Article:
Nigerian hackers, don’t make me call your mothers.

spamMost embarrassing moment of recent memory: Getting my e-mail hacked last week.

I used to laugh at those people who clearly clicked on some ridiculous link, or left their e-mail open at the library, or still visit websites that end in “geocities.” But last week, somehow, I became one of those people.

Many of you may have received an e-mail that looked like it came from me on Thursday. As soon as I discovered the spamming, I changed my password, but the spamming continued. Based on the advice from some of you, I set up Gmail’s two-step authentication process, where I need a password and a code texted to my cell phone in order to access my e-mail. I haven’t heard from anyone about any suspicious e-mails lately, so hopefully it’s over.

The whole thing made me wonder: What would a Nigerian hacker gain from spamming my e-mail account? Other than simply spreading the virus — as my mom said, “Are these people just terrible people who want to cause you harm?” — here are my thoughts as to why someone might want to take control of my e-mail.

  • Sabotage the renewal of my library books. What if this hacker saw the notification from my local library that my audio book was due tomorrow and then deleted the e-mail, never to be seen by me? I’d never know my book was due, and I’d carry on, listening to it at my leisure, never knowing I was secretly being fined $0.10 a day. I can’t afford this, hackers!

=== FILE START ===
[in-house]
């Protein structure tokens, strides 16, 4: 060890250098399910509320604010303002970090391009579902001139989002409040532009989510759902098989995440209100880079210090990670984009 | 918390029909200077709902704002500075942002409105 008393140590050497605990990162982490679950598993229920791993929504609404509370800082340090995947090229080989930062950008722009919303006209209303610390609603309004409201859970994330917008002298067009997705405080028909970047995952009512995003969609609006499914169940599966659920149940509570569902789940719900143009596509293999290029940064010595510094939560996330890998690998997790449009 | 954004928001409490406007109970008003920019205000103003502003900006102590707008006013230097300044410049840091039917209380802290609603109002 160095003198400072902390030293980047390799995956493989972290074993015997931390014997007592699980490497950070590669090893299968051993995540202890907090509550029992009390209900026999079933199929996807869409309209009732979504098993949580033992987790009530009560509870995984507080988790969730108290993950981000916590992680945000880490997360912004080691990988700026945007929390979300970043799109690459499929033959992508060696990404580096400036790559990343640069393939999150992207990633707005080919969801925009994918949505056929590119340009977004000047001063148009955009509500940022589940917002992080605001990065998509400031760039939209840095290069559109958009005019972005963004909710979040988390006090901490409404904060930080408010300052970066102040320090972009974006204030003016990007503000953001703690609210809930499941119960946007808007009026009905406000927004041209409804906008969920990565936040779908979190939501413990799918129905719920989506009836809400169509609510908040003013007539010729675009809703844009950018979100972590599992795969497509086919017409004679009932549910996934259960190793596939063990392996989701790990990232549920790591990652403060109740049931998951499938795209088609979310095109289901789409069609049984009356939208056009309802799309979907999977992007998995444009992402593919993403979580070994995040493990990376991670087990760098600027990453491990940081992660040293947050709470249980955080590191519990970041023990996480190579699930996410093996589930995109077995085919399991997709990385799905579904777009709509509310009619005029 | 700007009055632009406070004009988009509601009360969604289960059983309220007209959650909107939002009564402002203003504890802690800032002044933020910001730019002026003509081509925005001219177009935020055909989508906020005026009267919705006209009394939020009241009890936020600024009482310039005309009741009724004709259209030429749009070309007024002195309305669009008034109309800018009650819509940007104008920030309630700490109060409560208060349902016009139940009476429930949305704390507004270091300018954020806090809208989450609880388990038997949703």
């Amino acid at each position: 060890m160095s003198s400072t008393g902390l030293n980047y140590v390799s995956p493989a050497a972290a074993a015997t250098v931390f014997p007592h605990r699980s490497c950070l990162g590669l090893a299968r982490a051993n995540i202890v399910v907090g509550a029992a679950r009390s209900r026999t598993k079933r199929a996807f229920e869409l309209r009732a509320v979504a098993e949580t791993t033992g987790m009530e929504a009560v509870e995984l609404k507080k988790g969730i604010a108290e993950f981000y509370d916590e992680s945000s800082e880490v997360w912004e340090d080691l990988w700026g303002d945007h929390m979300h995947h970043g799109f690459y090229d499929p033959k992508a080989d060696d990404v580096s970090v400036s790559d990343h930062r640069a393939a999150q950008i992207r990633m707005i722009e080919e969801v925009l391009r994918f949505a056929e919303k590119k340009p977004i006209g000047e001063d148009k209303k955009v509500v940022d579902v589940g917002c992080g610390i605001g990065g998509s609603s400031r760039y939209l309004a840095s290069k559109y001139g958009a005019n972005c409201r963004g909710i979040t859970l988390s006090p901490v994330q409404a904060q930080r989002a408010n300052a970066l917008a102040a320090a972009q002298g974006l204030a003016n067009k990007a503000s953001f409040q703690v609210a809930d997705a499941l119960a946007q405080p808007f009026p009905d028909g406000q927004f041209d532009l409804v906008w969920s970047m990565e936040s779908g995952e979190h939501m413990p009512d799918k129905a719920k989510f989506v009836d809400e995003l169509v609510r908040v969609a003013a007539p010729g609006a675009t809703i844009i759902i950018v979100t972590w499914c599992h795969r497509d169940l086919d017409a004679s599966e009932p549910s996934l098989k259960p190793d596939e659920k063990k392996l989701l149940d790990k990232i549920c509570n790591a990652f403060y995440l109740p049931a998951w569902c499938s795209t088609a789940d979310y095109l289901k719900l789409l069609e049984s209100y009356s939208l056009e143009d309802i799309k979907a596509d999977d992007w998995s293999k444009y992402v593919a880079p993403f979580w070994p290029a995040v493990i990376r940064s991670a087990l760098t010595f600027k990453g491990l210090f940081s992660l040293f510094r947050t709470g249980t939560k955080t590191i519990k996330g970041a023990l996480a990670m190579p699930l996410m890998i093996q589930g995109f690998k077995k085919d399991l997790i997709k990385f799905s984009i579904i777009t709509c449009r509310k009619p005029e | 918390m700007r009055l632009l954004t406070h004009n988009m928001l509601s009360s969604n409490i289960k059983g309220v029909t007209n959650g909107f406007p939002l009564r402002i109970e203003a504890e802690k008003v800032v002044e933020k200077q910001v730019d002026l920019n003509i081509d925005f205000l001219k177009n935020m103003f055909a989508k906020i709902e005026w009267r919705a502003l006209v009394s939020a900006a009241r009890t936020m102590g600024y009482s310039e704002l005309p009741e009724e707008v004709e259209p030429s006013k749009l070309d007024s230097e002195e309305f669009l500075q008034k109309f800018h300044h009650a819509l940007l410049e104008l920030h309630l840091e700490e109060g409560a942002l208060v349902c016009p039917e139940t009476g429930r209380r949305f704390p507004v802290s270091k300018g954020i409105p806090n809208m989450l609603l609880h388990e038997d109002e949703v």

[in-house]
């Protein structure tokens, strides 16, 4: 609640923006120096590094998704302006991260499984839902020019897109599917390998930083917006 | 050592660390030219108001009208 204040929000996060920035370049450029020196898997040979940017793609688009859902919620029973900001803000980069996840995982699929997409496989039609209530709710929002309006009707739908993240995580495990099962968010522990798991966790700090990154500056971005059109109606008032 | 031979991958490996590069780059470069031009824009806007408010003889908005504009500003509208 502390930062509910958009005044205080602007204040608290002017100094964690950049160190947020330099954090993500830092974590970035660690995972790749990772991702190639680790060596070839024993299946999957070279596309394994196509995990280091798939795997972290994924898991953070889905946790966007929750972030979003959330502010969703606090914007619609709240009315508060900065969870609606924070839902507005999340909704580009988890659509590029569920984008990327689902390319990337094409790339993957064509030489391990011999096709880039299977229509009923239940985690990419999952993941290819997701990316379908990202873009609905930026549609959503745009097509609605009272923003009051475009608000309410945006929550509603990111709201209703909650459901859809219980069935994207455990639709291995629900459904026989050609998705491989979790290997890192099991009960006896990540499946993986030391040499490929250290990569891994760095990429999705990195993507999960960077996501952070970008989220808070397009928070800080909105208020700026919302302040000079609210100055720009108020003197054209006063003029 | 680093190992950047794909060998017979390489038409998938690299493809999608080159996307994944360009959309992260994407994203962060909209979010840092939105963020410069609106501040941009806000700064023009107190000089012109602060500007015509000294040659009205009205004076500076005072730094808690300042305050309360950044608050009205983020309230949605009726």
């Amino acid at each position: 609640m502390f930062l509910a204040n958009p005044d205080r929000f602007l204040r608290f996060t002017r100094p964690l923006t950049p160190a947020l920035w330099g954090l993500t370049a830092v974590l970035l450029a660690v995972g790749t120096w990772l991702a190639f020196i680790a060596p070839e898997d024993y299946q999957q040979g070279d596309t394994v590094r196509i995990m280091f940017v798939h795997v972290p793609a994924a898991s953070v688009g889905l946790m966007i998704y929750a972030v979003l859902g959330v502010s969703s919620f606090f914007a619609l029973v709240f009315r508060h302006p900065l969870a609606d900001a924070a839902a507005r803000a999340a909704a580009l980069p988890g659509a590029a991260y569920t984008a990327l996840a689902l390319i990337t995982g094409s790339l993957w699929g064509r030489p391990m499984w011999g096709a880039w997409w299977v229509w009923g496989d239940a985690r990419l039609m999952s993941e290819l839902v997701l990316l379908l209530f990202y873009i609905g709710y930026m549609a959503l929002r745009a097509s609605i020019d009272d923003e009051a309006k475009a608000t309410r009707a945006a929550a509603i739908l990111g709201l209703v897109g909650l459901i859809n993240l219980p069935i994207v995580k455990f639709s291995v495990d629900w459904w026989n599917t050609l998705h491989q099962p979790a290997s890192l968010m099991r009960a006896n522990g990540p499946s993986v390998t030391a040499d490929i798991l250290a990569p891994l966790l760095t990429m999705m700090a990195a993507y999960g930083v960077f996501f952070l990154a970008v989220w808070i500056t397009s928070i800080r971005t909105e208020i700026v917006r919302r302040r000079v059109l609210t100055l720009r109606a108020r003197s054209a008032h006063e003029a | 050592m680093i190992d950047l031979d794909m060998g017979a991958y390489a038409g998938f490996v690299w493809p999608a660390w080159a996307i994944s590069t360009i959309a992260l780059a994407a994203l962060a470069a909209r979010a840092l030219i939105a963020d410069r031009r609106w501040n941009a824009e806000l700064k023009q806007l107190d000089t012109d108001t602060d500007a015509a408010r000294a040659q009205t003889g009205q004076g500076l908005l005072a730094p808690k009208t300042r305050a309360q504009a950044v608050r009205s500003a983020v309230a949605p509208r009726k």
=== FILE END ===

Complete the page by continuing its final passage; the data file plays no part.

• Read interesting articles that my friends and family send me. Hackers, the Internet has tons of content that is free and open to the public — why deprive me of the specific articles that my friends and family e-mail to me? You think getting into my e-mails will make you smarter? Maybe until I know this ordeal is sorted out, I’ll ask friends to online e-mail me articles from The Onion so you’ll only learn satirical yet hilarious lies.
  • RSVP “yes” to Facebook events put on by people I barely know. I’m not really sure how I got those invites in the first place — we’re Facebook friends because we went to the same high school but didn’t even really talk to each other then, so of course I get invited to their work fundraisers? — but you’d go into my e-mail, somehow gain access to my Facebook, and RSVP “yes” on my behalf to those weird events. The poor souls whom I barely know will get their hopes up for nothing.
  • Forget to tell me about relevant Groupon and LivingSocial deals. WHAT??? My hair salon is having a Groupon deal and you didn’t tell me? Or the restaurant that I’m visiting tomorrow is having a half off deal and I will never know? What is the purpose of living now?
  • Organize gatherings without me. A hacker could easily e-mail my closest friends, decide that we’re meeting for dinner at 7 p.m. on Thursday at Maggiano’s in Old Orchard … and I would NEVER know. Not only are you hacking into my account, but you’re getting my friends together without me? You truly are heartless.

So, friends, I do apologize for the spammy e-mails, and I hope none of you clicked on the suspicious links. And hackers, if you’re reading this: If you mess with my weekly Pinterest Picks e-mails, filled with the magical pins that Pinterest somehow knows I will enjoy — I will find you.


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